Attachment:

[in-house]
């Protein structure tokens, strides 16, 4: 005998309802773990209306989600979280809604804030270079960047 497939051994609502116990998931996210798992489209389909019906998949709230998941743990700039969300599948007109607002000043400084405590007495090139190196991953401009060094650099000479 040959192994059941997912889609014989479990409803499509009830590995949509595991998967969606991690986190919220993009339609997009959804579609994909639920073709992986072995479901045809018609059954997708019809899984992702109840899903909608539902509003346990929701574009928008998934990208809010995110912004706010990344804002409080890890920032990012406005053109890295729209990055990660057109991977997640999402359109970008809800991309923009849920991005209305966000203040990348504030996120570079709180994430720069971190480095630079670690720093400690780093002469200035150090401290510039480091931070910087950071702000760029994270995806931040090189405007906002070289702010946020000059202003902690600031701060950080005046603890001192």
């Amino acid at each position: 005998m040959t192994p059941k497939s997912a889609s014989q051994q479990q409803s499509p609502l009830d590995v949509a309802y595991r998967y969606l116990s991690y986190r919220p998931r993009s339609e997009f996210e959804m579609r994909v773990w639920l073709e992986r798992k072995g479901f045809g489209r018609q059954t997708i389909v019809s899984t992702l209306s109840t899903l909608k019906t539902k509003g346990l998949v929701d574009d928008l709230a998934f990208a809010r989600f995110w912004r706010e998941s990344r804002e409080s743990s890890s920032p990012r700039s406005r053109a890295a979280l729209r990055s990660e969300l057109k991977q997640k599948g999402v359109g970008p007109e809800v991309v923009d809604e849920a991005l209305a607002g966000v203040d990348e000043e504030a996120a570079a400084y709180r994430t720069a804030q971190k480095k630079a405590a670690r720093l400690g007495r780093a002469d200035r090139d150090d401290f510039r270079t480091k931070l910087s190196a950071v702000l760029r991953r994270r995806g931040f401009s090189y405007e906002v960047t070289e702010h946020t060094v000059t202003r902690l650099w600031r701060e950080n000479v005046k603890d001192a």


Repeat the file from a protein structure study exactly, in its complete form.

[in-house]
């Protein structure tokens, strides 16, 4: 005998309802773990209306989600979280809604804030270079960047 497939051994609502116990998931996210798992489209389909019906998949709230998941743990700039969300599948007109607002000043400084405590007495090139190196991953401009060094650099000479 040959192994059941997912889609014989479990409803499509009830590995949509595991998967969606991690986190919220993009339609997009959804579609994909639920073709992986072995479901045809018609059954997708019809899984992702109840899903909608539902509003346990929701574009928008998934990208809010995110912004706010990344804002409080890890920032990012406005053109890295729209990055990660057109991977997640999402359109970008809800991309923009849920991005209305966000203040990348504030996120570079709180994430720069971190480095630079670690720093400690780093002469200035150090401290510039480091931070910087950071702000760029994270995806931040090189405007906002070289702010946020000059202003902690600031701060950080005046603890001192």
């Amino acid at each position: 005998m040959t192994p059941k497939s997912a889609s014989q051994q479990q409803s499509p609502l009830d590995v949509a309802y595991r998967y969606l116990s991690y986190r919220p998931r993009s339609e997009f996210e959804m579609r994909v773990w639920l073709e992986r798992k072995g479901f045809g489209r018609q059954t997708i389909v019809s899984t992702l209306s109840t899903l909608k019906t539902k509003g346990l998949v929701d574009d928008l709230a998934f990208a809010r989600f995110w912004r706010e998941s990344r804002e409080s743990s890890s920032p990012r700039s406005r053109a890295a979280l729209r990055s990660e969300l057109k991977q997640k599948g999402v359109g970008p007109e809800v991309v923009d809604e849920a991005l209305a607002g966000v203040d990348e000043e504030a996120a570079a400084y709180r994430t720069a804030q971190k480095k630079a405590a670690r720093l400690g007495r780093a002469d200035r090139d150090d401290f510039r270079t480091k931070l910087s190196a950071v702000l760029r991953r994270r995806g931040f401009s090189y405007e906002v960047t070289e702010h946020t060094v000059t202003r902690l650099w600031r701060e950080n000479v005046k603890d001192a």